STEAM Innovation in the Mt. Vernon Pyramid

Imagine coming to class and applying your knowledge of angles of reflection and properties of light and sound to build a model of a music hall, or using what you know about the depth of the ocean and marine mammals to create an imaginary animal and consider how it could affect other species.  In the Mount Vernon Pyramid, this type of project-based learning is taking center stage, thanks to the Integrated STEAM (science, technology, engineering, art, and math) Innovation initiative.

The initiative aims to prepare students for the challenges of the 21st century by offering student-centered, inquiry-based instruction while exposing students to STEAM curriculum and potential careers.

Each of the pyramid elementary schools has a STEAM or science lab, where lab teachers collaborate with physical education, music, art, library, and technology specialists to plan and deliver lessons.  As an example, a lab teacher can pose a driving question to students designed to make them think like an engineer to solve a problem such as, “How can you, as a structural engineer, build a beaver home that can withstand erosion?”  This question will enable students to use the content they have learned in science and math to enrich and extend these concepts, and create and test their design while integrating improvements along the way.   Additionally, students can do research on erosion using the library, build a clay model of a beaver in art, and create a narrative of their learning process using technology.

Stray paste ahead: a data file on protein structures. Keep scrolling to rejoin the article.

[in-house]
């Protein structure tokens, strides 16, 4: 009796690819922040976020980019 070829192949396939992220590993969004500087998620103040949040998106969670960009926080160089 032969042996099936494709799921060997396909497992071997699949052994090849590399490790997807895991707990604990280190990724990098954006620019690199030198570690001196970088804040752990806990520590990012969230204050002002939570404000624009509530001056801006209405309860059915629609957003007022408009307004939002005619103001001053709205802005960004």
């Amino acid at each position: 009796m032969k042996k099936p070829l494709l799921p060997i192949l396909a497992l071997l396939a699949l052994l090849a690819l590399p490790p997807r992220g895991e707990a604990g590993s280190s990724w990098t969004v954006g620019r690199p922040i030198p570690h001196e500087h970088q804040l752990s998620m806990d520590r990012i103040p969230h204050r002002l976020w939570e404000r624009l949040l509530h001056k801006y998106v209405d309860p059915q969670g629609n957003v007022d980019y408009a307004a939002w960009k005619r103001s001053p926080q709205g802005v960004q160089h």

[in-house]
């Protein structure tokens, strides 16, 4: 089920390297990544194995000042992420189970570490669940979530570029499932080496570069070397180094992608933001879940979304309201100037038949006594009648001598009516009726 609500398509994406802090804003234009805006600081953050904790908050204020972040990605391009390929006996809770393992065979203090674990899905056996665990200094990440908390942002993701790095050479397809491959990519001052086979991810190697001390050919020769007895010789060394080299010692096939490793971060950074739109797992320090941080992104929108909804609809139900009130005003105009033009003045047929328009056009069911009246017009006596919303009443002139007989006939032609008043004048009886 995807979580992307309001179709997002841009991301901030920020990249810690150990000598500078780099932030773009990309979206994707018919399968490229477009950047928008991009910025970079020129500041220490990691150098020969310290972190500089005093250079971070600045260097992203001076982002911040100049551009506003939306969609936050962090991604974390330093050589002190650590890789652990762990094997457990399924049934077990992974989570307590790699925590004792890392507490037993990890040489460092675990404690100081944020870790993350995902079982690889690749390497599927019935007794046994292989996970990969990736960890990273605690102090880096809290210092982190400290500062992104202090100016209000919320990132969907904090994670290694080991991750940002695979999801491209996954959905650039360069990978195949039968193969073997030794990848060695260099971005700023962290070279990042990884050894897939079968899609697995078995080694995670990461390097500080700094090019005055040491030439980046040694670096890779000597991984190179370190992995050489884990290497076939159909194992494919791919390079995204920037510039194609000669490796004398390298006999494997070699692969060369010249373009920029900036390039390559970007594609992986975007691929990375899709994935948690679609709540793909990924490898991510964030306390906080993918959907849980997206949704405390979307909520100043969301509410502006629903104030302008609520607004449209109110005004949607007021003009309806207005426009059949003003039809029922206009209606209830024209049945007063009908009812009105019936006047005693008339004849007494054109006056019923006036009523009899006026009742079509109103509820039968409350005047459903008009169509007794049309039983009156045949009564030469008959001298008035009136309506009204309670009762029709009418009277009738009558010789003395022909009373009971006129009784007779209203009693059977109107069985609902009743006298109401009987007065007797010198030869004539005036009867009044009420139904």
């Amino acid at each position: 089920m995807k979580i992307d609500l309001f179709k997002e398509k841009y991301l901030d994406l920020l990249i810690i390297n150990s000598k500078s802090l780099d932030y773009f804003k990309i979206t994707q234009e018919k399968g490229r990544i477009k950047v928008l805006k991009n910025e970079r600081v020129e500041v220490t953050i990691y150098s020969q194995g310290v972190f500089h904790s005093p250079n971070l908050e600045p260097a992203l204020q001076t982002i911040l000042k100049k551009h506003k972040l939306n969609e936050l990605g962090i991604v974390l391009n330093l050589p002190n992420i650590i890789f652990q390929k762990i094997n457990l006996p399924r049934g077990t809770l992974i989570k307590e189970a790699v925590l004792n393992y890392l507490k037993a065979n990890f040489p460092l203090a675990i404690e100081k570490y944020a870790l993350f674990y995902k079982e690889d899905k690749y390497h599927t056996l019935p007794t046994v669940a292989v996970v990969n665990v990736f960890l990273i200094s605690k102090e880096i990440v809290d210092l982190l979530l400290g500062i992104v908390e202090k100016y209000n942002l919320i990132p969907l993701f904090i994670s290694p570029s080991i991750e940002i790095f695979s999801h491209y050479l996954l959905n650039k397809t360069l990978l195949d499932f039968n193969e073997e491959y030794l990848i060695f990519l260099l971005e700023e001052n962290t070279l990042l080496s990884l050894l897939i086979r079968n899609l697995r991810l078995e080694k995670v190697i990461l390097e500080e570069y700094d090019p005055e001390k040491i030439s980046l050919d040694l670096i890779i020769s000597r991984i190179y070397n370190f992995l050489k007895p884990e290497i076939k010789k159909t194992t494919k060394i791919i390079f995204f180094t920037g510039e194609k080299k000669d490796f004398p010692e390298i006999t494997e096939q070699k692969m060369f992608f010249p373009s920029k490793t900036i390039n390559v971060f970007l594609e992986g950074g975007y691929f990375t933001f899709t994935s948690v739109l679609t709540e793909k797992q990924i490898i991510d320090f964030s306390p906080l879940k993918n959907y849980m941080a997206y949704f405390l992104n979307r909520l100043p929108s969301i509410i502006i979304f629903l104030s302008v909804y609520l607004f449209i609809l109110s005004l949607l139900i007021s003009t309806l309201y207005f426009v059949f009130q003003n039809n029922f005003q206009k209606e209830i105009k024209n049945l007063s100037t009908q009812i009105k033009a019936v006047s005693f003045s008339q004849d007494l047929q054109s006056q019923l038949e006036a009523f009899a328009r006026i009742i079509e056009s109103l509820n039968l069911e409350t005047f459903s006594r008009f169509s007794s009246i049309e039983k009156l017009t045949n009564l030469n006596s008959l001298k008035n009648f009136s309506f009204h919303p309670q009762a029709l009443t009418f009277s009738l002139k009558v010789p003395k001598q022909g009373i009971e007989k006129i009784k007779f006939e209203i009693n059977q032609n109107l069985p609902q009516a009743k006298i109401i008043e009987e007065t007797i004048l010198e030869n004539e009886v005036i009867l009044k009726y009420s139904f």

At Whitman Middle, students can take courses on Automation and Robotics, learning about energy transfer, machine automation, and computer control systems; and Design and Modeling, where a culminating project is designing a therapeutic toy for a child with a disability.  At Mount Vernon High, students can take Introduction to Engineering Design and Principles of Engineering, where they apply what they learn to develop a new product; and Networking, part of the cybersecurity pathway.  These classes are part of Project Lead the Way, the nation’s leading STEM program.  At both schools, after-school clubs focusing on cybersecurity and technology are open to all students. Learn more.